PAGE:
“I started getting into this podcast called The Friendship Onion, which is Billy Boyd and Dominic Monaghan from The Lord of the Rings,” Lauren said. “Their podcast is so fun to listen to. They’re two best friends who get to talk and have this form of entertainment that is so cool. I thought that it would be really awesome to do one on my own, but I don’t have that sort of equipment or time to do that. But, when we started a podcast with [The Central Trend], I thought it would be really cool if I got to be a part of that too. That was kind of where my interest in podcasting stemmed from.”

Lauren and Addy both found their interest in podcasts and that eventually brought them together to work on their very own. They have learned so much from creating The Central Scoop.

A lot of work goes into making a podcast which has taught Lauren and Addy a lot more than just patience. They have not only learned through the editing process but also the part that people hear: the speaking part.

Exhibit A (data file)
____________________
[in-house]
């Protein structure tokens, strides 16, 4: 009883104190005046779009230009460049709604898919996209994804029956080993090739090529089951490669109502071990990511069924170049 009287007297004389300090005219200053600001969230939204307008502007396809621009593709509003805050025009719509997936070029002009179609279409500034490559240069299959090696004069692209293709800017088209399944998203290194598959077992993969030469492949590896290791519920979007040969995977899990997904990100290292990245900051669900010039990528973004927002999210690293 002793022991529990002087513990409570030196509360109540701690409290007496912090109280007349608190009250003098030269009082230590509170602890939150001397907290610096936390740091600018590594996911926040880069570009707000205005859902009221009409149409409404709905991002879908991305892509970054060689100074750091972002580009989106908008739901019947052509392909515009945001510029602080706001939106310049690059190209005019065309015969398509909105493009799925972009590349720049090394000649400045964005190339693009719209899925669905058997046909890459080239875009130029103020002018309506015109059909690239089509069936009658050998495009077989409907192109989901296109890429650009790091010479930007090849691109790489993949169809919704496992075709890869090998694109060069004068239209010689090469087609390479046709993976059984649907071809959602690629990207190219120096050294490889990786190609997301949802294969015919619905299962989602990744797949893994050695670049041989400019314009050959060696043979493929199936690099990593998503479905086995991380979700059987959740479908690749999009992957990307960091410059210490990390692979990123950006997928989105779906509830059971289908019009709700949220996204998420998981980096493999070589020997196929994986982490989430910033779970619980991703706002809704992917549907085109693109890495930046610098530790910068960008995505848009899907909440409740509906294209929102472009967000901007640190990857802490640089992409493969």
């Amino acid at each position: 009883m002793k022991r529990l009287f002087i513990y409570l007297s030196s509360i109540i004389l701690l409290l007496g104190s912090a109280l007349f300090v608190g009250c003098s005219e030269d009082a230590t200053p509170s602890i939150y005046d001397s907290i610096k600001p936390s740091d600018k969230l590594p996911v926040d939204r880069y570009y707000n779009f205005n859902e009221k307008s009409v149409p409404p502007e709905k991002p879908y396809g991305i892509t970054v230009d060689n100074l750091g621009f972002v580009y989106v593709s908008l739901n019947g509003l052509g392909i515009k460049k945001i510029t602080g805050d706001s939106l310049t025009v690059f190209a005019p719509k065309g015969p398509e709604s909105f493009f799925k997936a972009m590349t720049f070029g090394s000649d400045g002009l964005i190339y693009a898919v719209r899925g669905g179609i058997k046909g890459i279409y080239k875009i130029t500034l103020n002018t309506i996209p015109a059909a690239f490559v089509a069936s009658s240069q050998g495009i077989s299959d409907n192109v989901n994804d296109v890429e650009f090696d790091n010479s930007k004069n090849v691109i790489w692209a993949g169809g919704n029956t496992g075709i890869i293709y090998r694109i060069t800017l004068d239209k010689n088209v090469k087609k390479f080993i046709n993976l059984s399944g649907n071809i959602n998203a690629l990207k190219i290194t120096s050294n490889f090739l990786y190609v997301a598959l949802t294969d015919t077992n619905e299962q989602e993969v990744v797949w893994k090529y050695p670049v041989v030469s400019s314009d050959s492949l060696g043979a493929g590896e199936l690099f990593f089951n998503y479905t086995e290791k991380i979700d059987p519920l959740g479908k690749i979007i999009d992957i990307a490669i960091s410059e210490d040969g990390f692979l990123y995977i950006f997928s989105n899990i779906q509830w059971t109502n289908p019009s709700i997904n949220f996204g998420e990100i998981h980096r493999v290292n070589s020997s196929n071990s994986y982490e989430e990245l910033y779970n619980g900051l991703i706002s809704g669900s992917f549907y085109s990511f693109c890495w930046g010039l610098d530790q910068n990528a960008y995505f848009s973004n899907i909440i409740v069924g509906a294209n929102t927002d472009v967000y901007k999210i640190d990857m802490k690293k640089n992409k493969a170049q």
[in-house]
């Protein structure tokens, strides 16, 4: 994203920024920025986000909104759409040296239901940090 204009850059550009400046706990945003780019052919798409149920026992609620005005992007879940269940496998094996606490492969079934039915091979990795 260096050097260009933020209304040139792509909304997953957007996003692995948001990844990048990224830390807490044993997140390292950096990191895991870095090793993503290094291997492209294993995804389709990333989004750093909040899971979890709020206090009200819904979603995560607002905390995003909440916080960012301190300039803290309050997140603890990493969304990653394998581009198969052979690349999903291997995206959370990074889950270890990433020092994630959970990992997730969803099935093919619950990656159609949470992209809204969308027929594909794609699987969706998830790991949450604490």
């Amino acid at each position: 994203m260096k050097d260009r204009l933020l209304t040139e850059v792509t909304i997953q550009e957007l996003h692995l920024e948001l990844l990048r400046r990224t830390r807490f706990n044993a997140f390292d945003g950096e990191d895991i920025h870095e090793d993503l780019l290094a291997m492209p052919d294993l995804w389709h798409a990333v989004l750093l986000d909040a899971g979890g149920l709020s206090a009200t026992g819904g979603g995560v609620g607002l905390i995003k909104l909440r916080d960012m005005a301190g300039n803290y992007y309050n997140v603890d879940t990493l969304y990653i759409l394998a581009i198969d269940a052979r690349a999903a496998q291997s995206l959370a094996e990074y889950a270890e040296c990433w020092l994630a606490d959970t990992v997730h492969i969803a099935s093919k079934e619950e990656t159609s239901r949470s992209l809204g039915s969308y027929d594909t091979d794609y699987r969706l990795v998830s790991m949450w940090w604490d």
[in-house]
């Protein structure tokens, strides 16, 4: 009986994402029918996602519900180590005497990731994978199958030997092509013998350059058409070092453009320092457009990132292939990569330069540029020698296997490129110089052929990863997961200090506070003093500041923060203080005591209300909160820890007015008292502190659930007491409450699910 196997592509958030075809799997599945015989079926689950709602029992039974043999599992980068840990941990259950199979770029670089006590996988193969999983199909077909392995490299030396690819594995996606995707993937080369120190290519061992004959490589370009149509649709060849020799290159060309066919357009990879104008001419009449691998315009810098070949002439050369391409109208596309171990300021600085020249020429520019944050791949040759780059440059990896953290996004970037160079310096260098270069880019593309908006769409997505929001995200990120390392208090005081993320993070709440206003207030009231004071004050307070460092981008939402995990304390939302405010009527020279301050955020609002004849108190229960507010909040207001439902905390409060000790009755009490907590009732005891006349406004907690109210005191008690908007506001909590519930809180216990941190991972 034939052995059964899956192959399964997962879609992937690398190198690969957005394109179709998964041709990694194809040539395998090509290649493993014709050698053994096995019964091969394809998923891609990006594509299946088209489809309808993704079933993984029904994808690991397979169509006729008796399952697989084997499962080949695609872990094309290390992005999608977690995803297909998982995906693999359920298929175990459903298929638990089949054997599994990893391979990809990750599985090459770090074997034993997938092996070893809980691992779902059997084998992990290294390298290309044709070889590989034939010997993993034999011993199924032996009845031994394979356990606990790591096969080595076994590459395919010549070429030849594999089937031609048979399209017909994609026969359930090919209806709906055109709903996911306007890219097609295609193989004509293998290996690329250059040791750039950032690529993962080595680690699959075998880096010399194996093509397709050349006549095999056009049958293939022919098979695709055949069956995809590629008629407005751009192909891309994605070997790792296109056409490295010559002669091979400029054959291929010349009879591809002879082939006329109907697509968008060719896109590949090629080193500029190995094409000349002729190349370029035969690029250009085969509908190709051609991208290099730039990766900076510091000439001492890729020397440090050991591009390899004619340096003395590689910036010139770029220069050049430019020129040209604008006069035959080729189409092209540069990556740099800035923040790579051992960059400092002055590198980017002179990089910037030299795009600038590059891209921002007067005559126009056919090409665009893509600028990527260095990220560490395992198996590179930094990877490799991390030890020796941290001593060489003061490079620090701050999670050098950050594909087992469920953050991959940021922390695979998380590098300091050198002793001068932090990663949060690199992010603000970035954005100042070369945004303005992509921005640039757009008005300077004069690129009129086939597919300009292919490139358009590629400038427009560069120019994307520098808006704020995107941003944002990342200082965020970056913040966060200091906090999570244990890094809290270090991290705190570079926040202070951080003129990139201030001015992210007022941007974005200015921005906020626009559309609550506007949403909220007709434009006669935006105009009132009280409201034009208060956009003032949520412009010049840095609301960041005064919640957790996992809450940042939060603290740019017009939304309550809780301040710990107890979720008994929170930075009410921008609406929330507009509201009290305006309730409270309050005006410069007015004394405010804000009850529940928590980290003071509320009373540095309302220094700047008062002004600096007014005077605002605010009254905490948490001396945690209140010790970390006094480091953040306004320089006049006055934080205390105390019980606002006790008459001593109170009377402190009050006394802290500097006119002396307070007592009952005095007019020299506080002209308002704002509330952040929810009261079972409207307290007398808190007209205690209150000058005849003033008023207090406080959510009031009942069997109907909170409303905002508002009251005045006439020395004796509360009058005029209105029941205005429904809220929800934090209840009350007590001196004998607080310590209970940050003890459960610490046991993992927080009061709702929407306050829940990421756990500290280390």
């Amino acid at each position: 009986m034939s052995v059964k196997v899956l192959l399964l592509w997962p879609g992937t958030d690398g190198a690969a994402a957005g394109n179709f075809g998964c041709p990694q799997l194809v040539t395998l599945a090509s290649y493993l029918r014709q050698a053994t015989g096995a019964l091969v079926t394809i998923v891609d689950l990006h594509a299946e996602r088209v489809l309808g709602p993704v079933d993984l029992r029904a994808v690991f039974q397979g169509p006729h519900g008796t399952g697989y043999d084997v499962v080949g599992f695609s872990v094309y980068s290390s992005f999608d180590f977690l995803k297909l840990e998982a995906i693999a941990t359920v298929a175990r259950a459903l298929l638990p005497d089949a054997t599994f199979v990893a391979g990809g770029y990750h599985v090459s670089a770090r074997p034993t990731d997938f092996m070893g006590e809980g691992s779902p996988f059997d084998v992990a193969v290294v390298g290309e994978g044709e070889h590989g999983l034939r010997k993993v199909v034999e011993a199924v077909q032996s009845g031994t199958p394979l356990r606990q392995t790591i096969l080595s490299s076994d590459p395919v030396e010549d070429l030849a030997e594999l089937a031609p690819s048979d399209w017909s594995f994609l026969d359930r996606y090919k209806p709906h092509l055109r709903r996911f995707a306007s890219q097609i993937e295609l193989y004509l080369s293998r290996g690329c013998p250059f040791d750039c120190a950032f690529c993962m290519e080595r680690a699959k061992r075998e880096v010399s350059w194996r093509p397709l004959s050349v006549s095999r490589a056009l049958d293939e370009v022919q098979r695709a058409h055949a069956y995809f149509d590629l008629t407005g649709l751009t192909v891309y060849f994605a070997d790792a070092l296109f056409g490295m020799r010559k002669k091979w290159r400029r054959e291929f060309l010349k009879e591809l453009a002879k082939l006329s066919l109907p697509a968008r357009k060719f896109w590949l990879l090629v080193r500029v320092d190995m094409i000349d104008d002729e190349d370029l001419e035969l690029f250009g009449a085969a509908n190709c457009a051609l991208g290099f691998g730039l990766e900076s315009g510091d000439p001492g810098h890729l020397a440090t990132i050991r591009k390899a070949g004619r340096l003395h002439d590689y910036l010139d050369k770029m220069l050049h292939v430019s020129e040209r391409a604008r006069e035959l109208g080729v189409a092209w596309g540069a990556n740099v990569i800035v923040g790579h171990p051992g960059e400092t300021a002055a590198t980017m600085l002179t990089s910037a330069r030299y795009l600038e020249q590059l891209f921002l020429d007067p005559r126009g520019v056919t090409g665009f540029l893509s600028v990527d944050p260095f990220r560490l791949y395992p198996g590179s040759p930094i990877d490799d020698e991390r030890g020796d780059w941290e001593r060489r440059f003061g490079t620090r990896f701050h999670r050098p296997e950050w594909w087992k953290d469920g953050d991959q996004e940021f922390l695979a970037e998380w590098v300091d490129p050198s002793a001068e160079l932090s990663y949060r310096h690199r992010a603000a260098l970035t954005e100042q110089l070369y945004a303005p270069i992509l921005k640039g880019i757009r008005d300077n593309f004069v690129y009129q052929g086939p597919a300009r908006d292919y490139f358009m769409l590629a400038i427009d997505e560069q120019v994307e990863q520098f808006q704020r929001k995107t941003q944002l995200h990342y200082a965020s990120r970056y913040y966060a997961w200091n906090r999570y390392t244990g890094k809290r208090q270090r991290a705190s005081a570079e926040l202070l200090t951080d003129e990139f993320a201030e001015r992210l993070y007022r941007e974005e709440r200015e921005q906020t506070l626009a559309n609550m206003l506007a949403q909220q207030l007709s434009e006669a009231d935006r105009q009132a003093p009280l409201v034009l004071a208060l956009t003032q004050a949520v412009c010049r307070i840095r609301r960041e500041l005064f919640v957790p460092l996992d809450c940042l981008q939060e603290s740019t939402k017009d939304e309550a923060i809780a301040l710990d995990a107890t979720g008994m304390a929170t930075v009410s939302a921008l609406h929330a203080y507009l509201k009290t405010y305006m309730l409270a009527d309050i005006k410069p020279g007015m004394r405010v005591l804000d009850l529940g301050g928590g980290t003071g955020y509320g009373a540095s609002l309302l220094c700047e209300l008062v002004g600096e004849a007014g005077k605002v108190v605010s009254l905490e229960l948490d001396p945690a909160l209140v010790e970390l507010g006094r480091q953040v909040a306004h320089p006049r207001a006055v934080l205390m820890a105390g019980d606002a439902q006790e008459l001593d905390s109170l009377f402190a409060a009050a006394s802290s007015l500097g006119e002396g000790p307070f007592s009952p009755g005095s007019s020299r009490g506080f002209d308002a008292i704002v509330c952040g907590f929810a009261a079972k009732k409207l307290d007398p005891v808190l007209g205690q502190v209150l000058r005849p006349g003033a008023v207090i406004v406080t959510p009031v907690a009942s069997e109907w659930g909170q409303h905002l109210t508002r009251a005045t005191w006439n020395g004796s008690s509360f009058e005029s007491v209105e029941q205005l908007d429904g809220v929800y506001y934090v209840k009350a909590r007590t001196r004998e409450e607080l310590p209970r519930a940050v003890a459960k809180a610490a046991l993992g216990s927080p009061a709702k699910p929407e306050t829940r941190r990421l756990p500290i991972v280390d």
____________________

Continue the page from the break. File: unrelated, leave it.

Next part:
“I’ve learned that there is so much value in a conversation,” Lauren said. “I feel like we don’t get the opportunity to sit and talk for a solid half an hour, or however long the episodes are. Every person has so many different viewpoints, so it’s cool to see those differences. But also, it’s cool to see how much you have in common, especially with the stories that we have from our past and how we can reminisce over those things.”

Lauren learned how important talking to people is and how fun it can be to reminisce over the past. Creating the podcast has opened her eyes to new experiences.

‘I feel like we don’t get the opportunity to sit and talk for a solid half an hour, or however long the episodes are. Every person has so many different viewpoints, so it’s cool to see those differences.’”

— Lauren Brace

Not only is creating the podcast a unique experience but being on the podcast is a unique experience. Senior Payton Vincent was on the second episode of The Central Scoop, and she had so much fun.

“My favorite part was definitely talking about things I love talking about,” Payton said. “Lauren and Addy had us choose our topics and what we wanted to talk about, so it was really nice to kind of just let loose and go into a full discussion about some of my favorite things and know that people out there are listening to what I had to say.”